Competing in the On-line World: Is Retail Showrooming Overblown?
You read it in the headlines, see it on TV, and hear about it from the pundits…”Showrooming” and competition from on-line retailers like Amazon is killing traditional retail. But is this really the case or is it an excuse for poor results, bad decision making, and an inadequate customer experience? Let’s take a closer look.
The Hard Facts:
While there is no doubt that on-line retailers are seeing huge growth there are many traditional brick and mortar retailers who are doing well. In fact a recent stores.org survey indicated that 84 of the top 100 retailers in the nation had year-over-year sales increases in 2012. The truth is that for every JCPenney or Best Buy that is doing poorly, there is a Dick’s Sporting Goods, Dollar Tree, or Wegman’s that is having success.
Recent studies by Deloitte and the Consumer Electronics Association are bearing this out as well. They tell us that while consumers DO use their wireless devices in the store to research prices and features they are still likely – as much as 96% the time – to buy from a brick and mortar retailer…but much of the time it won’t be from the first one that they visit.
The Real Question:
Retailers who are concerned about showrooming behavior need to ask themselves “why do consumers feel the need to conduct product research in-store?” Is it because they are not getting information from sales representatives? Could it be that retail sales representatives are not building rapport and positive relationships with their customers? Or could it be that the customers are not being contacted at all?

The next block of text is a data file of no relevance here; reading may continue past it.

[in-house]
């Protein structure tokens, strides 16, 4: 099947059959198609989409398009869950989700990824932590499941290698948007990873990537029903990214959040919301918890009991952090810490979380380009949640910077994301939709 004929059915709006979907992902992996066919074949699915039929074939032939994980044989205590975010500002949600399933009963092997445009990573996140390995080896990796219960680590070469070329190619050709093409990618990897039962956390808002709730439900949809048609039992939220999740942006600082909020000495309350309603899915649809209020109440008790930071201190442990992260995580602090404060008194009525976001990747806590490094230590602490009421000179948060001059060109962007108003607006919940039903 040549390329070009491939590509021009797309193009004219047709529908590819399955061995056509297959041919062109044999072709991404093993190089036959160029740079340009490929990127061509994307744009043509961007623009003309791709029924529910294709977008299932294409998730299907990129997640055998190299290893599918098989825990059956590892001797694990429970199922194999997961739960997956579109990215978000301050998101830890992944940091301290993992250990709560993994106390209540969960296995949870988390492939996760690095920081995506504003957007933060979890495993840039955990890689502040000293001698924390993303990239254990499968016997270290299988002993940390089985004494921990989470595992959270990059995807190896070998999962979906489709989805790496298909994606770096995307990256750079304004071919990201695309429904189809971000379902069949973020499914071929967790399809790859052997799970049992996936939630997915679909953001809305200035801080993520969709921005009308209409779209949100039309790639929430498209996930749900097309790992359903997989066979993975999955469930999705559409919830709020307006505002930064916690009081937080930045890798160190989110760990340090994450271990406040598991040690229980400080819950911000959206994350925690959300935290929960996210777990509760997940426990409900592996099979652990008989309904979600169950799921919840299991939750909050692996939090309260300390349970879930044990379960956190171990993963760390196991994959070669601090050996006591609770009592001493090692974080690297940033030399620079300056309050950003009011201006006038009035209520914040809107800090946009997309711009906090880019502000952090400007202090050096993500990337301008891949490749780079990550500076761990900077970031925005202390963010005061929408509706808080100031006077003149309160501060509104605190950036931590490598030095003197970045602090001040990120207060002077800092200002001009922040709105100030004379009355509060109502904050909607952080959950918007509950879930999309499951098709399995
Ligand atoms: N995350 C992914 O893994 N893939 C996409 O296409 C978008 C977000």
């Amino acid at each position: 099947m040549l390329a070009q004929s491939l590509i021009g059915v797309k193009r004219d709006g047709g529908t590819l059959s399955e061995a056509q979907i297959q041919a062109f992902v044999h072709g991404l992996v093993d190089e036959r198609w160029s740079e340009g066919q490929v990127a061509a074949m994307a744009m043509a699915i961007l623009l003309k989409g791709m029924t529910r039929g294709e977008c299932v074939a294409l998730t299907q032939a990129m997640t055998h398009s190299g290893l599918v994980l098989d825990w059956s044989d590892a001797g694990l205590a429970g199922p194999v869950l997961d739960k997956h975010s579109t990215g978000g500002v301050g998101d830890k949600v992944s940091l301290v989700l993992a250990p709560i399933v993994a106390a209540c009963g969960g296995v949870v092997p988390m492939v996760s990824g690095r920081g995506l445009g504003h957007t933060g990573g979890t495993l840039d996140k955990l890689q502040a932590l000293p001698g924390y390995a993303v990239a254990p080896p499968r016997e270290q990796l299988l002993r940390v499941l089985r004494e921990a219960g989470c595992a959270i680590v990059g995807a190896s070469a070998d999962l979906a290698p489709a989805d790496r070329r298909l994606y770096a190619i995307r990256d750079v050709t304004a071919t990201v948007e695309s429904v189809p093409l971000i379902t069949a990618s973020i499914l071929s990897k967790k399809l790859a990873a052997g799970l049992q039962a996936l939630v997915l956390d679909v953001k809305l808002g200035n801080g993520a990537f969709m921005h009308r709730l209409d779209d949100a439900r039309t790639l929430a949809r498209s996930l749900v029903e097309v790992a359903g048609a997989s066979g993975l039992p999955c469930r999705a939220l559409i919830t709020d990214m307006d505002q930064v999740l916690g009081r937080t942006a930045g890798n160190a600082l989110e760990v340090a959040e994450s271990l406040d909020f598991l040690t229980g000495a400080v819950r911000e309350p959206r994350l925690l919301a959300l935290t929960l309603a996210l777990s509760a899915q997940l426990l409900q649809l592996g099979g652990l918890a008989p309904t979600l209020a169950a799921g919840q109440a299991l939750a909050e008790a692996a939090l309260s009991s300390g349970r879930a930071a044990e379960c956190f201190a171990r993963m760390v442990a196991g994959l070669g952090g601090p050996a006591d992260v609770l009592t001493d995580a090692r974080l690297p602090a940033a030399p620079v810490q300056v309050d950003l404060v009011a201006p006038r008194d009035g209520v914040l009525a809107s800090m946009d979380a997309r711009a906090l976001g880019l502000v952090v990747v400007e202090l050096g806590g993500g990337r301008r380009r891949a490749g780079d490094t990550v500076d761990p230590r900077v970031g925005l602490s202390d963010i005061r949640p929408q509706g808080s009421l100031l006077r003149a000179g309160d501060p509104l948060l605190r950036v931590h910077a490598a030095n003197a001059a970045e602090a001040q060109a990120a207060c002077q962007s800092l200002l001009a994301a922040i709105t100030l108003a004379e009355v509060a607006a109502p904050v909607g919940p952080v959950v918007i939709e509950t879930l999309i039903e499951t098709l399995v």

Competition is Not a New Phenomenon:
I have no doubt that retailers are losing customers and sales to on-line competition. And they need to change and adapt to overcome it. But the truth is that competitive pressures have been a problem for as long as retail has been in existence – consider the impact of big box stores in the 2000’s, the advent of the discount mass merchants in the 90’s, the growth of shopping malls in the 60’s & 70’s, and the explosion of department stores prior to that.
Look Within Your Four Walls:
The key to attacking a competitive problem is having a plan – and executing that plan – to provide your customers with a quality retail customer experience. Ensure that they feel special and welcome in your stores. Show them the attention that they deserve. Give them the information they need and solve problems for them. Suggest ways to improve their lifestyle and provide them with complete solutions. In other words…stop treating them like customers and begin treating them like family.
Then Reach Outside Your Box:
Once you have addressed your internal issues through recruiting team members that care, giving them the retail customer service training and product training that they need to execute, and ensuring that you are inspecting what you expect through good management practices you can begin reaching out to your base. Institute a plan to have your sales associates call 3 customers a day to check on their satisfaction, create and use a loyalty program, and develop your own on-line presence and applications.
Showrooming is just another word for competition. The real question is “Are you going to meet the competition by taking action or are you going to let the competition beat you?”
Would you like to reenergize and retrain your retail team? Maybe it is time to take advantage of the retail customer service training programs and retail selling skills courses offered by Retail Training Services. If so, contact us for a free one-hour consultation.
– David Goodwin is the Principal of the Retail Advocacy Group. A 30-year veteran of the retail industry, he has worked with Fortune 500 companies and operated hundreds of independent specialty retail locations. You can learn more about instructor-led, e-learning, and other training solutions for retailers at www.retailertrainingservices.com.